By Sinisa Jakov Marusic
Macedonian former Prime Minister Nikola Gruevski, is due to show up before the country’s Special Prosecution, SJO, for questioning as part of an investigation into election fraud, unnamed sources from the prosecution told BIRN under condition of anonymity.
“His questioning was recently postponed on two occasions after he sent an excuse through his lawyers that he was unable to attend … due to his responsibilities,” the source said.
The SJO then sent a third invitation for this week, when Gruevski is expected to finally show up, the source said.
The last time Gruevski allegedly avoided questioning before the SJO was last Monday, when he gave the excuse that he would be traveling to Malta for a meeting of the European People’s Party, the main centre-right bloc in Strasbourg.
Although the congress in Malta was set for Wednesday, Gruevski left Macedonia two days earlier, on Monday, on the day he was supposed to appear at the SJO.
Gruevski’s right-wing VMRO DPMNE party strongly opposes the announced formation of an opposition-led government and is also hostile to the SJO, which it sees as biased against the party.
On February 28, the SJO widened its investigation into officials from the VMRO DPMNE party suspected of masterminding electoral fraud in 2013 in a case codenamed “Titanic”.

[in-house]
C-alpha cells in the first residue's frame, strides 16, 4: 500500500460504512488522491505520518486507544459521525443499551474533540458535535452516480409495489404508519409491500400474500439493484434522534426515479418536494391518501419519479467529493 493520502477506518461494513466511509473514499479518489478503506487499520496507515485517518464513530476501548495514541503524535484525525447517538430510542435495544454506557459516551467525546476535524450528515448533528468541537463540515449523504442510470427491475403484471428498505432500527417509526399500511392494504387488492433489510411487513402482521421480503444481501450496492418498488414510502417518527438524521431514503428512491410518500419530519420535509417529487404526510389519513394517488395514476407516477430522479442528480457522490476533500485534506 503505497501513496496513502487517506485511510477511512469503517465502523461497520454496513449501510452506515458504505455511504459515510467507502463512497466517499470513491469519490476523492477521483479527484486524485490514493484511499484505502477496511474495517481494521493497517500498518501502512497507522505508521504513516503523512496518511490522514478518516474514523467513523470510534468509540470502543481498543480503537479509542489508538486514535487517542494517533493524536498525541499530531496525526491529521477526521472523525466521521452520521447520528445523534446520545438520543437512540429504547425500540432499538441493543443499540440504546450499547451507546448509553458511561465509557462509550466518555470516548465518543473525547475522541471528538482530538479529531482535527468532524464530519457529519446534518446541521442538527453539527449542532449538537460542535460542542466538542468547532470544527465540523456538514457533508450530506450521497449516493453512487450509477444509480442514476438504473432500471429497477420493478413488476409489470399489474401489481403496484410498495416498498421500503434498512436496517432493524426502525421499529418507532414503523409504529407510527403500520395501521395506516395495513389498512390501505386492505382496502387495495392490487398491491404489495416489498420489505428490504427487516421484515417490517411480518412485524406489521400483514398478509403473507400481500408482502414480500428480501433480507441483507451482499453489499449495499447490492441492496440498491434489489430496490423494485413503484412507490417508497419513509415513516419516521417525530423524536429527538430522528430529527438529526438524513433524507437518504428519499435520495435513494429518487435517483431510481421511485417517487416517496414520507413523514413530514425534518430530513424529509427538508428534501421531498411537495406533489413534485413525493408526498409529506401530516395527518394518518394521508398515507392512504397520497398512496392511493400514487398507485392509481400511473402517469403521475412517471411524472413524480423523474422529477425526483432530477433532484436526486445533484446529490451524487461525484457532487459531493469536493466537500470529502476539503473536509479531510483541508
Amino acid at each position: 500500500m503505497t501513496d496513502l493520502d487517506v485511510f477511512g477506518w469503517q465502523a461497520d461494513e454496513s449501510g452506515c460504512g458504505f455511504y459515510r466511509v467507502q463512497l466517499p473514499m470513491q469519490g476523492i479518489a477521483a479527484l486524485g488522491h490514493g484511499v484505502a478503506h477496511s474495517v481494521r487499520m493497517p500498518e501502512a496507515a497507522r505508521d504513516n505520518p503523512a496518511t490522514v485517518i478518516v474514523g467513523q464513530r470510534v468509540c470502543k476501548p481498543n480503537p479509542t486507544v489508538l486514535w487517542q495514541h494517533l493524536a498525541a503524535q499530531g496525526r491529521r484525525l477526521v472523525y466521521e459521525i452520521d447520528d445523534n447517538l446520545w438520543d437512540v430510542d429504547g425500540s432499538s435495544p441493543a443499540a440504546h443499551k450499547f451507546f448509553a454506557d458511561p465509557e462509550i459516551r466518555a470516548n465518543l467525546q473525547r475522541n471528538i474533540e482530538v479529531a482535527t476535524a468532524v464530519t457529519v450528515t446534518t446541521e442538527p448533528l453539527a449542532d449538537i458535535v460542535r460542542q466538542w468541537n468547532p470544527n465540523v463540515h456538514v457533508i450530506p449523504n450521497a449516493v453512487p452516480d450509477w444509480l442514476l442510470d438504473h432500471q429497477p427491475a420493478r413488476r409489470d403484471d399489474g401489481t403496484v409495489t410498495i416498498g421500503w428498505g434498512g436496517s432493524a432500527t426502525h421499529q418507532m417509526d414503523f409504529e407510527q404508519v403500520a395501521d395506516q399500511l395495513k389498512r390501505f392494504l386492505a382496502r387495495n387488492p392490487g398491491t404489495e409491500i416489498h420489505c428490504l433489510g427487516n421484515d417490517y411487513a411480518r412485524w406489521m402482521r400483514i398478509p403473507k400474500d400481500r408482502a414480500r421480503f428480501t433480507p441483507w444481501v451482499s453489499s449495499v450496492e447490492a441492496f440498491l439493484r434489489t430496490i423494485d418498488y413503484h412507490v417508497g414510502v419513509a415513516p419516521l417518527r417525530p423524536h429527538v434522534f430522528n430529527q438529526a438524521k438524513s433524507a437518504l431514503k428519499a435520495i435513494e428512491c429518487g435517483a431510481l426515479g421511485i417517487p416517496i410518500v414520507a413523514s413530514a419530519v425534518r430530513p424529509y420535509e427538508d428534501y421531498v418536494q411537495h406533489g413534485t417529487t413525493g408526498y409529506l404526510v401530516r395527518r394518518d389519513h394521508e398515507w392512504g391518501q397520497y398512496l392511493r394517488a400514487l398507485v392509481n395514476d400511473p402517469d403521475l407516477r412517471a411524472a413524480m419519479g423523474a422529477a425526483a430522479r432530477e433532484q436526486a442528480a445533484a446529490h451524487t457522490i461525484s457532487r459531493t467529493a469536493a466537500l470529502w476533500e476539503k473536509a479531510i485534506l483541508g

The SJO then said it had added 17 new people to its list of suspects in the case, including more former officials whose names were not officially revealed.
They are suspected of several offences, from criminal association to violation of electoral rights, violation of the freedom of voters, bribery during elections and voting, destruction of electoral materials and misuse of assets during election campaigns.
The “Titanic” case, which is one of the largest opened so far by the SJO, was launched in February 2016.
The original suspects were former Interior Minister Gordana Jankuloska and former transport Minister Mile Janakieski as well as other state office holders.
Meanwhile, reports say that the SJO in the past few days has been teaming with activities as more and more suspects from Gruevski’s party appear and testify about the same case.
Jankuloska and Janakieski are only some of those who have already appeared. Others recently questioned include vice-Prime Minister and Health Minister Nikola Todorov, the former government secretary general Kiril Bozinovski and the VMRO DPMNE MP Ilija Dimovski.
VMRO DPMNE, which has been in power since 2006, insists that both this case and other cases opened by the SJO are deliberately targeting the party’s officials in order to undermine its public reputation.
The SJO was formed back in 2015 as part of an EU-sponsored crisis deal between Macedonia’s main political parties and was tasked with investigating high-level crime.
The political crisis in Macedonia revolves around opposition claims that, as Prime Minister, Gruevski ordered the illegal surveillance of some 20,000 people, including his own ministers.
The opposition Social Democrats started releasing batches of covertly recorded tapes in early 2015, insisting they contain much evidence of this and other high-level crimes.
Gruevski insists that the tapes were “fabricated” by unnamed foreign intelligence services and given to the opposition to destabilise the country.
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